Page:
Diabetes and Eating Disorders (Continued)
Overcoming an Eating Disorder
If you are currently struggling with an eating disorder, then I want to praise you for reading this article. Being able to be honest with yourself and admit that you are having difficulties with eating is an important first step in the journey of recovery. I encourage you to gain support from someone else, by telling a family member, trusted friend, or health professional. Struggling alone is hard and one of the most important steps forward (although sometimes also the hardest) is to admit how you feel to someone else. If you do not feel ready to do that yet, then you can gain support by contacting one of the organizations that specialize in helping people with eating issues:
There is also a ten-step process, shown below, which you can work through at your own pace in my book - Diabetes and Wellbeing.
10 Steps to Overcoming Your Eating Disorder
1. Get ready to change
2. Keep a diary
3. Develop an insulin/food plan
4. Reduce binge eating
5. Reduce vomiting/laxative use
6. Examine your thinking
8. Expect challenges
9. Increase self-esteem
10. Speak up
Hopefully, by reading about the process of change, you will be encouraged to consider the next step you could take. Remember, many people struggle with eating disorders and many people go on to make a full recovery.
National Eating Disorders Association: http://www.nationaleatingdisorders.org/
Diabetes and Wellbeing, published by Wiley-Blackwell: http://www.amazon.com/Diabetes-Wellbeing-Psychological-Emotional-Challenges/dp/111996718X/ref=sr_1_1?ie=UTF8&qid=1391023900&sr=8-1&keywords=diabetes+wellbeing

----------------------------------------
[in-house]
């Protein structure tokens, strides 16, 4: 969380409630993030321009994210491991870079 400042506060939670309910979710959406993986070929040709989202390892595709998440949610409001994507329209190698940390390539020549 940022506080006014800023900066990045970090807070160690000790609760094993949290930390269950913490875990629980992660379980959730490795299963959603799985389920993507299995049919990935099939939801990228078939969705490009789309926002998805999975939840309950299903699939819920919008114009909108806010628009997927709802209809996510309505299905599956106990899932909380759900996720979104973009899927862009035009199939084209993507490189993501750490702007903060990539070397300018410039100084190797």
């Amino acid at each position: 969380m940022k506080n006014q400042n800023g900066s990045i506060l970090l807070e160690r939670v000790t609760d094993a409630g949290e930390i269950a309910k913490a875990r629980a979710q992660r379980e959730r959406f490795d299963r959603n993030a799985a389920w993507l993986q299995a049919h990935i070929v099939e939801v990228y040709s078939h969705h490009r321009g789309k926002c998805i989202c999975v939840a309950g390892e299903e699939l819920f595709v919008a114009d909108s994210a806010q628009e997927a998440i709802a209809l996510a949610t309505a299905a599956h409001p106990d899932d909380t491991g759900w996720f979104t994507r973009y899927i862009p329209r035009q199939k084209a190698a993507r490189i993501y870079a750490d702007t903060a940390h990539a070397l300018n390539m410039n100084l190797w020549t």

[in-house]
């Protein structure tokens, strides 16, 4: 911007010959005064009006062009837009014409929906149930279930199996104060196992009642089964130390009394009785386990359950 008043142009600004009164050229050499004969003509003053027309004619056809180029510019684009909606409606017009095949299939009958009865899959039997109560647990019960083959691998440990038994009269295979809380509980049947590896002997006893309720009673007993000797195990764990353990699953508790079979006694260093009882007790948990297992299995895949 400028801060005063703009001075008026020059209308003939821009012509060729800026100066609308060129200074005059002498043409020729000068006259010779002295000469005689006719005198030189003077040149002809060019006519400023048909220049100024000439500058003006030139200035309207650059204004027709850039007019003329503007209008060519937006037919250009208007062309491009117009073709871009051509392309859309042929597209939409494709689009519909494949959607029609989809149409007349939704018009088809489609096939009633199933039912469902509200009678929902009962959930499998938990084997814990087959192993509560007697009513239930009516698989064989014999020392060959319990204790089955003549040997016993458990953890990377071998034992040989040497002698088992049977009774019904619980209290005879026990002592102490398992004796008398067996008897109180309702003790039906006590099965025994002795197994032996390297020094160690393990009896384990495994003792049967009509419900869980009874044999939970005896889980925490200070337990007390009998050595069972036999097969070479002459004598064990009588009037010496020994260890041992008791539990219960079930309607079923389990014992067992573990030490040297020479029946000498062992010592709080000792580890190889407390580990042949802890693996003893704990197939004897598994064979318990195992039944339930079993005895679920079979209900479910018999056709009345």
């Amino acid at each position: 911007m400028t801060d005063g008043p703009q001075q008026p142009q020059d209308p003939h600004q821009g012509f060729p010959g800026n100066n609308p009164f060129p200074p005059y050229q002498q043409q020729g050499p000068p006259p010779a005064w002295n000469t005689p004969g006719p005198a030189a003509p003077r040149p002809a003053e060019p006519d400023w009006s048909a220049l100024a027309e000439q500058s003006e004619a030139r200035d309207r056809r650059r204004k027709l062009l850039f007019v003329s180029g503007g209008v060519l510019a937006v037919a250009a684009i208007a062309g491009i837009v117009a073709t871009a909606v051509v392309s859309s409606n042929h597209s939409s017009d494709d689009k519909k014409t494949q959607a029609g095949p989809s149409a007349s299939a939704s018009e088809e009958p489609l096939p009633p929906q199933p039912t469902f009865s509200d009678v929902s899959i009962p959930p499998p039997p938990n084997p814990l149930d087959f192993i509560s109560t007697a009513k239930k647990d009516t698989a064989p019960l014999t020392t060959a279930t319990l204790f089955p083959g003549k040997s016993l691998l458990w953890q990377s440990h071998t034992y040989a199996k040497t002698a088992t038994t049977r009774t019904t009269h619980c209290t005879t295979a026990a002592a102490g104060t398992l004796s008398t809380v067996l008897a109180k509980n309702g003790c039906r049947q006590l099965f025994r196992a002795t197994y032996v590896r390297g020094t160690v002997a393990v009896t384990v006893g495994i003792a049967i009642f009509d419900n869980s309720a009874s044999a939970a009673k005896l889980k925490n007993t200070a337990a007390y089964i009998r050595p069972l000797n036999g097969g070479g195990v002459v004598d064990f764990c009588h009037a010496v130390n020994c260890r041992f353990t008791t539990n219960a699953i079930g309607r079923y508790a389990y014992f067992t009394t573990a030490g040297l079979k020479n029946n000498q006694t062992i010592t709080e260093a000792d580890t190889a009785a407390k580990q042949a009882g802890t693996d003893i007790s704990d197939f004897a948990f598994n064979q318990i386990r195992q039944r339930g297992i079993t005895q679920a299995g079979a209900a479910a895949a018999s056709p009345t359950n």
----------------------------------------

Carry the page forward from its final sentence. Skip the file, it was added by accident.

Diabetics With Eating Disorders: www.dwed.org.uk
Dr. Jen Nash is a clinical psychologist who has lived with diabetes for more than 20 years. She runs www.PositiveDiabetes.com, an education, therapy and coaching service that supports people with type 1 and 2 to manage the emotional and psychological impact of day to day life with diabetes.
NOTE: The information is not intended to be a replacement or substitute for consultation with a qualified medical professional or for professional medical advice related to diabetes or another medical condition. Please contact your physician or medical professional with any questions and concerns about your medical condition.
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Years before I was diagnosed with type 2 diabetes, The Other Half came out of a doctor's appointment with a diagnosis of "borderline diabetes" and an ADA exchange diet sheet. His health insurance agency followed up on the diagnosis with a glucometer and test strips. After a year or so of trying to follow the diet plan and test his glucose levels, things appeared to be back in "normal" range, and stood there until a couple of years after my own diagnosis. Shortly...